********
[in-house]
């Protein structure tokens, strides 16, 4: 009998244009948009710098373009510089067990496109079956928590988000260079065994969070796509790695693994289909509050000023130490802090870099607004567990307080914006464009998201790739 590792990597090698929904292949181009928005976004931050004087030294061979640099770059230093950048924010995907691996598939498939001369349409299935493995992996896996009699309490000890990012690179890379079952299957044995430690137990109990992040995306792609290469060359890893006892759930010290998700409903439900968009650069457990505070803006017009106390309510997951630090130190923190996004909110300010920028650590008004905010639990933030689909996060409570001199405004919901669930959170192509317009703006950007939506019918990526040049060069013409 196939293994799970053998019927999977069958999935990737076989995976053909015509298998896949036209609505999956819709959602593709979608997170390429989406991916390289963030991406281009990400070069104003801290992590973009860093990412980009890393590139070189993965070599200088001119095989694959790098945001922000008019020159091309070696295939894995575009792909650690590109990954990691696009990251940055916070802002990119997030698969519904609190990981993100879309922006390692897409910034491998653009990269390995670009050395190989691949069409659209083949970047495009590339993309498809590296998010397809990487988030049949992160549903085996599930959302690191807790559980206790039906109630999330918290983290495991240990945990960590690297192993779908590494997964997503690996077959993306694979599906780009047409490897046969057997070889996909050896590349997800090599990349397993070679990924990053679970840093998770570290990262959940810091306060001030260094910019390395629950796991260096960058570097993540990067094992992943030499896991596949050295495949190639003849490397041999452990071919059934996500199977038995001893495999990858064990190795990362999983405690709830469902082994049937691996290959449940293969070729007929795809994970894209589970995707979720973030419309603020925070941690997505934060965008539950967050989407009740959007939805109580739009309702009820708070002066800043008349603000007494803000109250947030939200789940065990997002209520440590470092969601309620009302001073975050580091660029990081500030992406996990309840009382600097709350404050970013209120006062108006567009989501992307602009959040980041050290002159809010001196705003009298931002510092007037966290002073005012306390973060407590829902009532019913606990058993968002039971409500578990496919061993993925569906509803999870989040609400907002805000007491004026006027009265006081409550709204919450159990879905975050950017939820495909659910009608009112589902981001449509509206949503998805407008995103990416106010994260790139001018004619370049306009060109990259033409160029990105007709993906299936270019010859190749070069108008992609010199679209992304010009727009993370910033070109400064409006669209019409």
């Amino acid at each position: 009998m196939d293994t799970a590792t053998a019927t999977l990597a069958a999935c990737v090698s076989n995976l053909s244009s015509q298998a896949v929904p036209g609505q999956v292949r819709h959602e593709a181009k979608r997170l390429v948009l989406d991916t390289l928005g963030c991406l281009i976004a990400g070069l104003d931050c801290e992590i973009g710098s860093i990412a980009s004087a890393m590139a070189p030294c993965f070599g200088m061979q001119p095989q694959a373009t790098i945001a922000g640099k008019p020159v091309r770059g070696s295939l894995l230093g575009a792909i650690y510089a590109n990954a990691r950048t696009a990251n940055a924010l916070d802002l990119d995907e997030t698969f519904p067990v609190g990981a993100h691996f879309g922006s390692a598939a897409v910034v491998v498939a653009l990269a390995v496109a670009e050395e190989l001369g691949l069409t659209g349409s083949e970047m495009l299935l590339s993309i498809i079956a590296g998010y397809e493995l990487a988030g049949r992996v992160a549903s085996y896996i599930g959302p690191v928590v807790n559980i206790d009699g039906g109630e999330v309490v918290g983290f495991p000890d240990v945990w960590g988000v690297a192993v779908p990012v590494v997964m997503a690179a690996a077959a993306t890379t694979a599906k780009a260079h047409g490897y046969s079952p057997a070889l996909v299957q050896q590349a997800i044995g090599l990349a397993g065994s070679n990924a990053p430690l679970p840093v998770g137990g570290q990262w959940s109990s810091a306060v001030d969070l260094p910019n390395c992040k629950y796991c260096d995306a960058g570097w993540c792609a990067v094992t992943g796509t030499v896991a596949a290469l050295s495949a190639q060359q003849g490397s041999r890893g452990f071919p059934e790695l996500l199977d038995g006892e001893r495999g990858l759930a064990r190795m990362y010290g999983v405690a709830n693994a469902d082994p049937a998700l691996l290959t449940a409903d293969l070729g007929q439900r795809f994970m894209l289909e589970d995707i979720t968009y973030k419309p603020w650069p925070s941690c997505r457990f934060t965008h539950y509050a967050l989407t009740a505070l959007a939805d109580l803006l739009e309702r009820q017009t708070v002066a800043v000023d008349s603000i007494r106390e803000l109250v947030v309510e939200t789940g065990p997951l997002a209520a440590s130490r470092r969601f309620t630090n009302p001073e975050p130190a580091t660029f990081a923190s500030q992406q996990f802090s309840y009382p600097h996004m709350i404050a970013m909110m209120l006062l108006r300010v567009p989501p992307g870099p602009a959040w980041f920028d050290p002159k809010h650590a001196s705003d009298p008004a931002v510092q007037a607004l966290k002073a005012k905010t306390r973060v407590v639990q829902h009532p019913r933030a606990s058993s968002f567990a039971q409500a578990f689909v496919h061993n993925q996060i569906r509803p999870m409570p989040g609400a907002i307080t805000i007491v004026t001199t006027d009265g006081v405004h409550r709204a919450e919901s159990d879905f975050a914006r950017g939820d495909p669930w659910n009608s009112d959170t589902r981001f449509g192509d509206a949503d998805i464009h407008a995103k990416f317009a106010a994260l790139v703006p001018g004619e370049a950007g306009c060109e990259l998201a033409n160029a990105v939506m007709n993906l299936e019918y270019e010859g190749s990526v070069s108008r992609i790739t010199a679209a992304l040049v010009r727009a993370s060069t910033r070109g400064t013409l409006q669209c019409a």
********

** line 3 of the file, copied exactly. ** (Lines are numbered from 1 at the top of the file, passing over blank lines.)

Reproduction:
């Amino acid at each position: 009998m196939d293994t799970a590792t053998a019927t999977l990597a069958a999935c990737v090698s076989n995976l053909s244009s015509q298998a896949v929904p036209g609505q999956v292949r819709h959602e593709a181009k979608r997170l390429v948009l989406d991916t390289l928005g963030c991406l281009i976004a990400g070069l104003d931050c801290e992590i973009g710098s860093i990412a980009s004087a890393m590139a070189p030294c993965f070599g200088m061979q001119p095989q694959a373009t790098i945001a922000g640099k008019p020159v091309r770059g070696s295939l894995l230093g575009a792909i650690y510089a590109n990954a990691r950048t696009a990251n940055a924010l916070d802002l990119d995907e997030t698969f519904p067990v609190g990981a993100h691996f879309g922006s390692a598939a897409v910034v491998v498939a653009l990269a390995v496109a670009e050395e190989l001369g691949l069409t659209g349409s083949e970047m495009l299935l590339s993309i498809i079956a590296g998010y397809e493995l990487a988030g049949r992996v992160a549903s085996y896996i599930g959302p690191v928590v807790n559980i206790d009699g039906g109630e999330v309490v918290g983290f495991p000890d240990v945990w960590g988000v690297a192993v779908p990012v590494v997964m997503a690179a690996a077959a993306t890379t694979a599906k780009a260079h047409g490897y046969s079952p057997a070889l996909v299957q050896q590349a997800i044995g090599l990349a397993g065994s070679n990924a990053p430690l679970p840093v998770g137990g570290q990262w959940s109990s810091a306060v001030d969070l260094p910019n390395c992040k629950y796991c260096d995306a960058g570097w993540c792609a990067v094992t992943g796509t030499v896991a596949a290469l050295s495949a190639q060359q003849g490397s041999r890893g452990f071919p059934e790695l996500l199977d038995g006892e001893r495999g990858l759930a064990r190795m990362y010290g999983v405690a709830n693994a469902d082994p049937a998700l691996l290959t449940a409903d293969l070729g007929q439900r795809f994970m894209l289909e589970d995707i979720t968009y973030k419309p603020w650069p925070s941690c997505r457990f934060t965008h539950y509050a967050l989407t009740a505070l959007a939805d109580l803006l739009e309702r009820q017009t708070v002066a800043v000023d008349s603000i007494r106390e803000l109250v947030v309510e939200t789940g065990p997951l997002a209520a440590s130490r470092r969601f309620t630090n009302p001073e975050p130190a580091t660029f990081a923190s500030q992406q996990f802090s309840y009382p600097h996004m709350i404050a970013m909110m209120l006062l108006r300010v567009p989501p992307g870099p602009a959040w980041f920028d050290p002159k809010h650590a001196s705003d009298p008004a931002v510092q007037a607004l966290k002073a005012k905010t306390r973060v407590v639990q829902h009532p019913r933030a606990s058993s968002f567990a039971q409500a578990f689909v496919h061993n993925q996060i569906r509803p999870m409570p989040g609400a907002i307080t805000i007491v004026t001199t006027d009265g006081v405004h409550r709204a919450e919901s159990d879905f975050a914006r950017g939820d495909p669930w659910n009608s009112d959170t589902r981001f449509g192509d509206a949503d998805i464009h407008a995103k990416f317009a106010a994260l790139v703006p001018g004619e370049a950007g306009c060109e990259l998201a033409n160029a990105v939506m007709n993906l299936e019918y270019e010859g190749s990526v070069s108008r992609i790739t010199a679209a992304l040049v010009r727009a993370s060069t910033r070109g400064t013409l409006q669209c019409a």